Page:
Three senior judges on the bench in New Zealand ruled that neither the father nor the mother of a child conceived out of wedlock should be given custody of the new born baby girl.
It was the result of an unusual case that involved alleged infidelity, religious views and cultural traditions that the judges thought might result in harm to the child.
It all began when a married man had an affair with a single Muslim woman. The woman then became pregnant, but kept the pregnancy secret from her parents and brothers.
In many Third World countries, cultural tradition takes a severe view of unmarried women having affairs, let alone having a child out of wedlock. It is common in many countries, including in some parts of the Muslim World where the woman is from, that the family would punish the woman for bringing “shame” on the family name.
In many cases, the women involved are murdered by family members in a grisly practice dubbed “honor killings.” Honor killings are banned in many Muslim countries but the practice continues outside of the law and often without any punishment for the offenders.
In fact, even some families who have immigrated to Western nations like New Zealand and the United States, where the practice is considered a crime, continue to practice “honor killings.”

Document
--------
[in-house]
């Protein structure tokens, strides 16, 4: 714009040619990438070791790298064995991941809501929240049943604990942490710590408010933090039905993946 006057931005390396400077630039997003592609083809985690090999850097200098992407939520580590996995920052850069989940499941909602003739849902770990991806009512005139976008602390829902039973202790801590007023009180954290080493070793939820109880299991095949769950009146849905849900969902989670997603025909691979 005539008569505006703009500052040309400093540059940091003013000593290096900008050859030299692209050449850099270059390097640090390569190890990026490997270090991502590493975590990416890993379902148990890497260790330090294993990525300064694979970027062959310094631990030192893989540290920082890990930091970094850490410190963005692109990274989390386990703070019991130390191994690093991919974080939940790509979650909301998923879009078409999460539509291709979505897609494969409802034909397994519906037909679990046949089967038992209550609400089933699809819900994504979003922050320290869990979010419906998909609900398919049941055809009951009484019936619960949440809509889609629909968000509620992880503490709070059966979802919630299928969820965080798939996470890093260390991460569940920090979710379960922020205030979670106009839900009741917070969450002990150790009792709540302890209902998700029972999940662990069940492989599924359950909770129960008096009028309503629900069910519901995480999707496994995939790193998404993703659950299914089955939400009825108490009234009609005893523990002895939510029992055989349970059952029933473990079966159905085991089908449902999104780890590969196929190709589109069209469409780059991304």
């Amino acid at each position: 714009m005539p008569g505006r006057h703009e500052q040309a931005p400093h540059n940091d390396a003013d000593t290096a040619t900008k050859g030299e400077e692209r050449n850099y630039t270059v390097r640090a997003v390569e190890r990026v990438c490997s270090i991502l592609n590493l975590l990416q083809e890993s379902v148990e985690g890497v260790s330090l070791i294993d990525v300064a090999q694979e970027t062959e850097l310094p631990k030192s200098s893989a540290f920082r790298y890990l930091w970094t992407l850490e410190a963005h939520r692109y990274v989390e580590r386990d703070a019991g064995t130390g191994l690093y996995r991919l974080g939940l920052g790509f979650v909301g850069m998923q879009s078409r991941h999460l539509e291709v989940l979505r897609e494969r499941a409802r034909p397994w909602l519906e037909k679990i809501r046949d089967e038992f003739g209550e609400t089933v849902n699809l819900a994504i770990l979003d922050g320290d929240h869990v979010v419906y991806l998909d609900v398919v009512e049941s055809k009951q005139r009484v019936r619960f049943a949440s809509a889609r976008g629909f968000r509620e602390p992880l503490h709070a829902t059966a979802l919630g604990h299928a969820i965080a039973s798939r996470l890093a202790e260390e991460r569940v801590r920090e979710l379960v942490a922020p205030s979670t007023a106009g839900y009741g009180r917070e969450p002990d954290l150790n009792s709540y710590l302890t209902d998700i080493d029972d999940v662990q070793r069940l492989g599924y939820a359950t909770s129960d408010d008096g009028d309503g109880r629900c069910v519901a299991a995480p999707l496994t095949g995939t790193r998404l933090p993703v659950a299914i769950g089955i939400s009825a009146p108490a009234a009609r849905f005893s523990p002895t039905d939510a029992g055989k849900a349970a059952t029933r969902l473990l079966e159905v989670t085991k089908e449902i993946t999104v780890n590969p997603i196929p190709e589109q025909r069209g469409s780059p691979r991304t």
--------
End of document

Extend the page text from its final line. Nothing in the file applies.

In this case in New Zealand, the already married biological father sought custody of the child when he learned that the woman he had the affair with had a baby as a result of their affair.
But the New Zealand courts concluded that despite the fact that the father would have been the most responsible parent to raise the child, they denied the request. They also directed that the child be placed in foster care and be removed from the mother.
In their ruling, the judges, according to media reports, expressed concern that the process might result in identification of the mother and that would put the unwed Muslim woman in jeopardy of becoming the victim of an honor killing if her parents and relatives discovered her secret.
It’s an extreme example of where safety is given priority over custody in parental rights cases. In this case, the father clearly should have been given custody, but the judges feared doing so might result in the identification of the woman he knew as being the mother. That would have started a chain reaction that could have resulted in the mother being punished.
As a lawyer who represents fathers in child custody cases, I recognize that the safety of all of the principles in a relationship must be protected, including the safety of the child.
This is an unusual case where the judges believed they made the right call for everyone’s protection.
While we often do not encounter such safety issues stemming from cultural traditions here in the United States, they can happen.